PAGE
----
Additionally, SBBI developed a detailed project schedule with descriptions, dates, assignments, and percentage-completion
metrics for each task. The detailed schedule, which incorporated approval times for documents, was essential to maintain the
aggressive delivery date.
During the first few weeks of the project, SBBI generated several key documents for our review and approval. The two most
critical were the Piping and Instrumentation Diagrams (P&IDs) and the Master Component Lists (MCL). SBBI required our approval
before ordering components with the longest lead time, including the actual bioreactor vessels.
The P&IDs were reviewed to ensure that the proposed design met our requirements. We confirmed that utilities were sized properly,
flow paths were correct and sterilizable (as required), components were clearly labeled, and that the vessel had the required
ports for additional feeds and instrumentation.
The MCL identified specific manufacturers and materials that would be used in system fabrication. For example, If Cytovance
Biologics had a preferred supplier for diaphragm valves (to minimize the different types of spare diaphragms to keep in stock),
or supplier for pH and DO probes, those concerns would be addressed in the MCL.
After we approved the P&IDs and the MCL, SBBI issued the functional requirement specifications (FRS) for our review and approval.
The FRS provided detailed descriptions for how the bioreactor control software would handle control loops and sequences. The
control system included with the bioreactors is a proprietary software developed by SBBI, entitled DCU3.
Control loops, such as pH and the cascade loop for dissolved oxygen (DO), were spelled out in detail within the FRS. Sequences
such as steam-in-place (SIP) and clean-in-place (CIP) were also detailed. The FRS listed available alarm functions for the
various parameters and readings that are monitored. In addition, the FRS listed valve tables to help Cytovance Biologics employees
generate standard operating procedures.
SBBI then issued fabrication arrangement drawings for our review. These documents provided a means for reviewing the system
footprint and height, functionality of operator manipulations, and the ability to tie utility connections into the facility.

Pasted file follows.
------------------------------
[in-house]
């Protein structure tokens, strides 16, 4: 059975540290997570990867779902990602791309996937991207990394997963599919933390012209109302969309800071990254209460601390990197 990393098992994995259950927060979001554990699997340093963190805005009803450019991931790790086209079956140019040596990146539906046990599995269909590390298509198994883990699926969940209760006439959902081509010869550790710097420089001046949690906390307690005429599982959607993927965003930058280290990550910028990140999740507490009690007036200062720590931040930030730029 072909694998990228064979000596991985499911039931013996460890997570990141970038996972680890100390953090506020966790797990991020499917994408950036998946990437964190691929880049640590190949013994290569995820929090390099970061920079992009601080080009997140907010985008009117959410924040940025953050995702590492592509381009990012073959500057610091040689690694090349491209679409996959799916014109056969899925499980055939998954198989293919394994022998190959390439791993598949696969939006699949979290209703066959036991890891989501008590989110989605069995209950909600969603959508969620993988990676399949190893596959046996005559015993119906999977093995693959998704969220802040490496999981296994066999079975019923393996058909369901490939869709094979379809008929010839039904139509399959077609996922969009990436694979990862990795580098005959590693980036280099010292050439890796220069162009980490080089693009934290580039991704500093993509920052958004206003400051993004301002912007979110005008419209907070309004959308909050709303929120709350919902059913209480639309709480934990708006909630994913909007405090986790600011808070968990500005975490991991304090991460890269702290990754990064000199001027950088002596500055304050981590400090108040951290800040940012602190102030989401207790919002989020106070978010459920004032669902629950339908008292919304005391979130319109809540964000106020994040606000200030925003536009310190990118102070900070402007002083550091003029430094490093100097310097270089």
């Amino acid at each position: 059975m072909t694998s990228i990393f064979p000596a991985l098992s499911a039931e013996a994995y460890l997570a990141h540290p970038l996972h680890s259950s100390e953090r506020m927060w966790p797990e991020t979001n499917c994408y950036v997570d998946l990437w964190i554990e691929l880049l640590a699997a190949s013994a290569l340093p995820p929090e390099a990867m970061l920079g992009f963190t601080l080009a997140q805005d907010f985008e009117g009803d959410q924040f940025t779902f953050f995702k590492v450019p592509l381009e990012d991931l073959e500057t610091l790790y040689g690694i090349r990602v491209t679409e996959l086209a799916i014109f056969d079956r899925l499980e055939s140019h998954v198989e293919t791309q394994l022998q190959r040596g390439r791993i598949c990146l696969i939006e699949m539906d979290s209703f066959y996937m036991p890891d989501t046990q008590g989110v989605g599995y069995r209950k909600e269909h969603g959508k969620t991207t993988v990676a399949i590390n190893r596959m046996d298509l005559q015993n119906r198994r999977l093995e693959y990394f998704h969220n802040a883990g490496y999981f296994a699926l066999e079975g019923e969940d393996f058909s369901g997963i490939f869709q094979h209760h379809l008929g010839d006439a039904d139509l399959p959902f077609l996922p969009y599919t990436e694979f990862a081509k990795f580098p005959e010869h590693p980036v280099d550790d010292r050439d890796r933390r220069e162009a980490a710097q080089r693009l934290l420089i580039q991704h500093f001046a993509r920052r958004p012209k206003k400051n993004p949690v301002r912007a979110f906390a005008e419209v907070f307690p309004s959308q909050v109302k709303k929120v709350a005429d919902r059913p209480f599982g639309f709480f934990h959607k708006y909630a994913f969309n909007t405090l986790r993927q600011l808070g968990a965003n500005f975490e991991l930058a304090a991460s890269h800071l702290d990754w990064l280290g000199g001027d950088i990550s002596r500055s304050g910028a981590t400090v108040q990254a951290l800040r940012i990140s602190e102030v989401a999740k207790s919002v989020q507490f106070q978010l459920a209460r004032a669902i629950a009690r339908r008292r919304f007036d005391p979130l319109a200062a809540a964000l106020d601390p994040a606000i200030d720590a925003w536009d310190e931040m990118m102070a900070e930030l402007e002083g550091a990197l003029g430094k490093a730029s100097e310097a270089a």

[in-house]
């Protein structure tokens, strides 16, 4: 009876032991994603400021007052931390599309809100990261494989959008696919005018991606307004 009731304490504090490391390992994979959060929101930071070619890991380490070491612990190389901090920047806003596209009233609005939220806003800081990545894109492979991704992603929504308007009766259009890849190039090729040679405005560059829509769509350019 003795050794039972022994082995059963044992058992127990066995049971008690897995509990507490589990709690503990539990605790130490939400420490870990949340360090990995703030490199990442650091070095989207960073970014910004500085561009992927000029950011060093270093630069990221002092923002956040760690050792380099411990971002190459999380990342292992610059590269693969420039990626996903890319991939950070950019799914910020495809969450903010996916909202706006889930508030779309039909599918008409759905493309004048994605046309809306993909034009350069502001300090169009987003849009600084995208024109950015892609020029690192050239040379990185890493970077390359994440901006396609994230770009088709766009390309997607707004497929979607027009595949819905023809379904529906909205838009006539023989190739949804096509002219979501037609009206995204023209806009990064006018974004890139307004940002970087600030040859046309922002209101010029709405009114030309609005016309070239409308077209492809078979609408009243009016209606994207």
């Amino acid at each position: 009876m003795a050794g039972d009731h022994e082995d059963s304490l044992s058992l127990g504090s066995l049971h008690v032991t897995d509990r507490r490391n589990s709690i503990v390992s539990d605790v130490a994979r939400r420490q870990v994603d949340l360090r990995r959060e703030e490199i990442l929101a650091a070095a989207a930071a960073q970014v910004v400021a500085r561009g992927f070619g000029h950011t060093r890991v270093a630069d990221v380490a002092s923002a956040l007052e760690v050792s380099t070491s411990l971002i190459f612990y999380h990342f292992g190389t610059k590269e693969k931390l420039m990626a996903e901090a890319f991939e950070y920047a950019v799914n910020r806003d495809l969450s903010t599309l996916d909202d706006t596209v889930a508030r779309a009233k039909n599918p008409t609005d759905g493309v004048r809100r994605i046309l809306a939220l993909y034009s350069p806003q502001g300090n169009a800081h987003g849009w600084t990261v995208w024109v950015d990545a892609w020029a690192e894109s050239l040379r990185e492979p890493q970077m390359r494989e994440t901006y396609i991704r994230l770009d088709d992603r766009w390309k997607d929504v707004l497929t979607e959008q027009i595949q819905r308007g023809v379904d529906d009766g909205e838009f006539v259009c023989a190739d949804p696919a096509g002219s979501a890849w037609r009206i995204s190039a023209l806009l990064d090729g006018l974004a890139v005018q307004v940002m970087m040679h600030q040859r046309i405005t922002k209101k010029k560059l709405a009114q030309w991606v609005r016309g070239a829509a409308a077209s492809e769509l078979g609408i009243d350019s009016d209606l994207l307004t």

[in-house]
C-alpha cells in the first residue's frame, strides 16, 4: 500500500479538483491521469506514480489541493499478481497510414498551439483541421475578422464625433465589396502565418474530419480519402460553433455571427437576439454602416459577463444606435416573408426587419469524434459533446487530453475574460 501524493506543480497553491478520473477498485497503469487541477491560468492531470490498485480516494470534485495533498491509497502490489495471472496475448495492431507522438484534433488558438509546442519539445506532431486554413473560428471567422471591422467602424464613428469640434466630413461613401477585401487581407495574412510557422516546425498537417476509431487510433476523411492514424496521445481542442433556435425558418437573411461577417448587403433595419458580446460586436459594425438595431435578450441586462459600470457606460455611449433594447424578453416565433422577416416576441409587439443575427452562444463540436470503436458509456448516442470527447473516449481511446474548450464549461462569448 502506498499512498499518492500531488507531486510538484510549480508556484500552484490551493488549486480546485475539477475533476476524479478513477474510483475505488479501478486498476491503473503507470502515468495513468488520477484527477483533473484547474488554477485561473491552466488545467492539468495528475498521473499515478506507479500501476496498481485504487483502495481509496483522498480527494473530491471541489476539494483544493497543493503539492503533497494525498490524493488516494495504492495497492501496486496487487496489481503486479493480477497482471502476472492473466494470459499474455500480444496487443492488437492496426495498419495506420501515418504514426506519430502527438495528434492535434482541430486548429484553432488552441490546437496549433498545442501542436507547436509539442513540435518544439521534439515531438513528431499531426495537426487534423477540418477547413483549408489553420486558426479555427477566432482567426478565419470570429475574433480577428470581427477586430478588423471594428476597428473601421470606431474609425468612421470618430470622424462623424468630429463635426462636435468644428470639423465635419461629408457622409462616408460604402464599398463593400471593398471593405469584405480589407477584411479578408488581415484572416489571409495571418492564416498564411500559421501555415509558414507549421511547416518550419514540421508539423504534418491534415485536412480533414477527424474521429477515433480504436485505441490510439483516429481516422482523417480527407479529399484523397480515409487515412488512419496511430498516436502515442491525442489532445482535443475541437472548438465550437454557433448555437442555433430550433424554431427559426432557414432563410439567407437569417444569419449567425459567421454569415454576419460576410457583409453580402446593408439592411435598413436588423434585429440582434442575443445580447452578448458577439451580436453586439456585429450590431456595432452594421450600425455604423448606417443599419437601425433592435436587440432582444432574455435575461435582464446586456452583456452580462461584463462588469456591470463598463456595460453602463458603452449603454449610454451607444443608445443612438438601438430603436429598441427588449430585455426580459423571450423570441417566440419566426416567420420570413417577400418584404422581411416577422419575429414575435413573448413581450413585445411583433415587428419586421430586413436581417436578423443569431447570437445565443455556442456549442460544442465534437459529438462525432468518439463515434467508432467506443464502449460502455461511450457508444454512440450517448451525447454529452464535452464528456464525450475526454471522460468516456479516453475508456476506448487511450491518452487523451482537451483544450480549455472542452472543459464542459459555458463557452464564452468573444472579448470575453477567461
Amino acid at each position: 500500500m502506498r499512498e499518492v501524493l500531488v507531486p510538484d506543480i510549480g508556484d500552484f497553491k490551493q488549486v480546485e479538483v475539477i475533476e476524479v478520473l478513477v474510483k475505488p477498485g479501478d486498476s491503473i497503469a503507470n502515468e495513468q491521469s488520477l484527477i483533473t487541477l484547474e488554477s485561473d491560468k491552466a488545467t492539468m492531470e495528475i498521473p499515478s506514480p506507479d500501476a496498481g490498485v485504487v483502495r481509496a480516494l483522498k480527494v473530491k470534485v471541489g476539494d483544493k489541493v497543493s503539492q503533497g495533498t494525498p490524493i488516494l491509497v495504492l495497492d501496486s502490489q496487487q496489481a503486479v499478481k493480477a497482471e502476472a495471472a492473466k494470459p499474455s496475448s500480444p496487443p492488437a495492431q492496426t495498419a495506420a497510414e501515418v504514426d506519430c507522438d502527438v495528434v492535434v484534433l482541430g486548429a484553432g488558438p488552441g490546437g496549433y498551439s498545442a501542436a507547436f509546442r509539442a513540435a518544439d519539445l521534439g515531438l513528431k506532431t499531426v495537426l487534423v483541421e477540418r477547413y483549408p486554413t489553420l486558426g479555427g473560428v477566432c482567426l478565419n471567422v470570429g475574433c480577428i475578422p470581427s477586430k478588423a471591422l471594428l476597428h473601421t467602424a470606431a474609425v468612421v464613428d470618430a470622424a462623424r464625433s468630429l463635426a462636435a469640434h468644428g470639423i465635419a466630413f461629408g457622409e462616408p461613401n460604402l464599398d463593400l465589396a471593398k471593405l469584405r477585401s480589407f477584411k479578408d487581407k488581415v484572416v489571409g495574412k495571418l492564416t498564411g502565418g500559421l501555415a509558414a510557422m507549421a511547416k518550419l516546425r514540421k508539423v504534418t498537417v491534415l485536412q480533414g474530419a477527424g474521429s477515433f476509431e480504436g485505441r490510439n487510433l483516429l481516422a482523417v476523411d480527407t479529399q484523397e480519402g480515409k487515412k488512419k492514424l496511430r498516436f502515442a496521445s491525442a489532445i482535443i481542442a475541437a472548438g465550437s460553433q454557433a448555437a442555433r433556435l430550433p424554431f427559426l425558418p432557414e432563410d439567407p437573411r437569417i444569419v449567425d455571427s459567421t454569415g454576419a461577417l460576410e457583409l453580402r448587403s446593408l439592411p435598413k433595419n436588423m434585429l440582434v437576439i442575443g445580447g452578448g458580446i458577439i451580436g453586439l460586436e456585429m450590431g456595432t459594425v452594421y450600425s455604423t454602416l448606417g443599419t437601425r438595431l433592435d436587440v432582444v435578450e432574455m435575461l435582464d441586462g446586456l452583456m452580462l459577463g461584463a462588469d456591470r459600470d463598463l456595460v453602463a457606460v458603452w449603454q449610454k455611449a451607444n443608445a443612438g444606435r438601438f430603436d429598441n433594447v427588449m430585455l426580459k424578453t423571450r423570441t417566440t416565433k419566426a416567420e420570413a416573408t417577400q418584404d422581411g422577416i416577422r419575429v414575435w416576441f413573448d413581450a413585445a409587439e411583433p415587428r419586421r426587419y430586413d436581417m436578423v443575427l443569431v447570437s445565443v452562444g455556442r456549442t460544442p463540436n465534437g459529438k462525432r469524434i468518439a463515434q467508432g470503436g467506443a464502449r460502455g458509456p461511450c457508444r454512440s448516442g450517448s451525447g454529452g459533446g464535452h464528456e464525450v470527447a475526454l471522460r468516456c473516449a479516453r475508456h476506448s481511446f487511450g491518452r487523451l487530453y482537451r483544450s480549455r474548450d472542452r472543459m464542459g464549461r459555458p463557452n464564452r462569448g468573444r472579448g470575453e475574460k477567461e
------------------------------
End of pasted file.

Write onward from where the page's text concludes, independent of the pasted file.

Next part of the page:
Next, SBBI issued electrical wiring drawings. These provided the schematic for understanding exactly how the bioreactor systems
and various digital and analog I/O, as well as power supplies, were connected.
Factory Acceptance Test (FAT) documents detailed the series of tests to be performed to ensure that the bioreactor system
was fabricated per the approved drawings and MCL, and that the system was functionally sound (per the FRS with respect to
performance) before shipment was approved.
FAT activities included verification of all drawings, MCL verification, I/O check, calibration checks, alarm testing, control
loop checks, sequence testing, a riboflavin challenge, and a sterile media hold challenge. Any non-conformances between expected
test results per the approved documents and what was actually verified in the field had to be resolved to our satisfaction
before the system could be cleared for shipment.
SBBI's timely generation of these documents, and Cytovance Biologics's prompt review helped maintain the schedule. Weekly
project meetings also provided a useful forum for addressing any questions and comments about the documents, from initial
generation to final review and approval.
Inspection of the systems during their fabrication also reassured us that they would meet our expectations when delivered.
Cytovance Biologics was on site to supervise and observe the vessel FAT (at the vessel manufacturer, T&C Stainless in Mount
http://www.tc-stainless.com/) and at the system FAT (performed onsite at SBBI in Bethlehem, PA). Both FATs were formally executed by SBBI representatives.
The vessel FAT was a one-day test for both the 100 L and 500 L vessels. SBBI verified that they matched specifications per
the official vessel P&ID. Test verifications performed included the following:
- Port sizing, angles, and position
- Drainability to ensure no pooling at the bottom of the vessels or any ports
- Interior and exterior finish with a calibrated profilometer
- Sprayball coverage test
After the vessel FAT was executed, SBBI prepared a final report identifying any nonconformances that the vessel manufacturer
needed to address before SBBI would authorize shipment.